Face masks are a form of personal protective equipment synonymous with healthcare. From the operating room to patient examinations, they are a tool for creating an aseptic, sterile environment. Recently, more and more individuals have taken to wearing them outside of the hospital environment. However, the mask itself carries stigma. Many associate it with disease, even when it is worn for prevention. The question is: do masks actually prevent infection?
Respiratory infections are spread through bodily fluid droplets that carry the virus. These droplets scatter in the air when an infected person coughs, sneezes, talks, or exhales. If you breathe in contaminated air, you can inhale these droplets through your mouth or nose. Viral droplets that fall onto a surface can also transmit the virus when a person touches the contaminated surface and then touches their mouth, nose, or eyes. For this reason, the CDC primarily recommends regular hand washing to prevent the spread of infection.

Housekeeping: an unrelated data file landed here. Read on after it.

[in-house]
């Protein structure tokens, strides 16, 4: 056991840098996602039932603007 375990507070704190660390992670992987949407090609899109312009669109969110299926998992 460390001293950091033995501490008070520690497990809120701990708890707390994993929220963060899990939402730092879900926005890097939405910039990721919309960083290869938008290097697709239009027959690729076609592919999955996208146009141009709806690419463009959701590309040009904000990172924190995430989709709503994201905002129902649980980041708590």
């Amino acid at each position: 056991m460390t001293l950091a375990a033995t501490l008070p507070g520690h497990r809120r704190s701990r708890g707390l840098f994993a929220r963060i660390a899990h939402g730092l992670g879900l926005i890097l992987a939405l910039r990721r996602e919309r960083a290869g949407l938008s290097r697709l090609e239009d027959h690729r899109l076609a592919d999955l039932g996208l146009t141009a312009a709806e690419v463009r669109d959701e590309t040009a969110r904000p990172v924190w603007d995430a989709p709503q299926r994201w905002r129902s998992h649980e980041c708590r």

This site offers information designed for educational purposes only. You should not rely on any information on this site as a substitute for professional medical advice, diagnosis, treatment, or as a substitute for, professional counseling care, advice, diagnosis, or treatment. If you have any concerns or questions about your health, you should always consult with a physician or other healthcare professional.